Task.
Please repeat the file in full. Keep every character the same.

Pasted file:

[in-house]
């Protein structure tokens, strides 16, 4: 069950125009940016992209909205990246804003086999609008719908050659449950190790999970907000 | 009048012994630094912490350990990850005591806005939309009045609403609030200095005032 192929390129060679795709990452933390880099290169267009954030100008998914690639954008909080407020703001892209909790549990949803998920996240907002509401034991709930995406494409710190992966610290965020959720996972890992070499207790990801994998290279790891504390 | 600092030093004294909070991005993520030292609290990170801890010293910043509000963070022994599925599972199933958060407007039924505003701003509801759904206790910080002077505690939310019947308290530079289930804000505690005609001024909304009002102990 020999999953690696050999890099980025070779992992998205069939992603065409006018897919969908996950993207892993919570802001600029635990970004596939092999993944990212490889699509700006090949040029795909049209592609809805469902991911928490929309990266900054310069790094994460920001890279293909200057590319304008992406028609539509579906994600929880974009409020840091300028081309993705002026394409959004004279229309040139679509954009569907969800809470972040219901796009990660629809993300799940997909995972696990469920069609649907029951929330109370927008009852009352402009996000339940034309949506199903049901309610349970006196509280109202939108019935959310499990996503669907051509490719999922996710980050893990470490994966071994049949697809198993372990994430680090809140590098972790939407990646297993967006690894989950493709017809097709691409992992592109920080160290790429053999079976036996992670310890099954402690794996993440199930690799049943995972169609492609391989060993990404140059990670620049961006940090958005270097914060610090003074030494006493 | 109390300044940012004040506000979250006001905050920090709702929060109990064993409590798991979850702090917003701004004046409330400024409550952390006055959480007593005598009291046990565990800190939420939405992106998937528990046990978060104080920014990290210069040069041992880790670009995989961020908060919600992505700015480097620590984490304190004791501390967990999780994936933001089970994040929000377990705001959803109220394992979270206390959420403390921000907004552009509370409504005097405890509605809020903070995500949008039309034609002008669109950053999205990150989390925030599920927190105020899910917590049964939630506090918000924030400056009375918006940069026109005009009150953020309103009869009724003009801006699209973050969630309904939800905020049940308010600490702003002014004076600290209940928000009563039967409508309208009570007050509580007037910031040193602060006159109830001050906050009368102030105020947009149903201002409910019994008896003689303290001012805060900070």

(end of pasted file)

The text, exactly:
[in-house]
């Protein structure tokens, strides 16, 4: 069950125009940016992209909205990246804003086999609008719908050659449950190790999970907000 | 009048012994630094912490350990990850005591806005939309009045609403609030200095005032 192929390129060679795709990452933390880099290169267009954030100008998914690639954008909080407020703001892209909790549990949803998920996240907002509401034991709930995406494409710190992966610290965020959720996972890992070499207790990801994998290279790891504390 | 600092030093004294909070991005993520030292609290990170801890010293910043509000963070022994599925599972199933958060407007039924505003701003509801759904206790910080002077505690939310019947308290530079289930804000505690005609001024909304009002102990 020999999953690696050999890099980025070779992992998205069939992603065409006018897919969908996950993207892993919570802001600029635990970004596939092999993944990212490889699509700006090949040029795909049209592609809805469902991911928490929309990266900054310069790094994460920001890279293909200057590319304008992406028609539509579906994600929880974009409020840091300028081309993705002026394409959004004279229309040139679509954009569907969800809470972040219901796009990660629809993300799940997909995972696990469920069609649907029951929330109370927008009852009352402009996000339940034309949506199903049901309610349970006196509280109202939108019935959310499990996503669907051509490719999922996710980050893990470490994966071994049949697809198993372990994430680090809140590098972790939407990646297993967006690894989950493709017809097709691409992992592109920080160290790429053999079976036996992670310890099954402690794996993440199930690799049943995972169609492609391989060993990404140059990670620049961006940090958005270097914060610090003074030494006493 | 109390300044940012004040506000979250006001905050920090709702929060109990064993409590798991979850702090917003701004004046409330400024409550952390006055959480007593005598009291046990565990800190939420939405992106998937528990046990978060104080920014990290210069040069041992880790670009995989961020908060919600992505700015480097620590984490304190004791501390967990999780994936933001089970994040929000377990705001959803109220394992979270206390959420403390921000907004552009509370409504005097405890509605809020903070995500949008039309034609002008669109950053999205990150989390925030599920927190105020899910917590049964939630506090918000924030400056009375918006940069026109005009009150953020309103009869009724003009801006699209973050969630309904939800905020049940308010600490702003002014004076600290209940928000009563039967409508309208009570007050509580007037910031040193602060006159109830001050906050009368102030105020947009149903201002409910019994008896003689303290001012805060900070």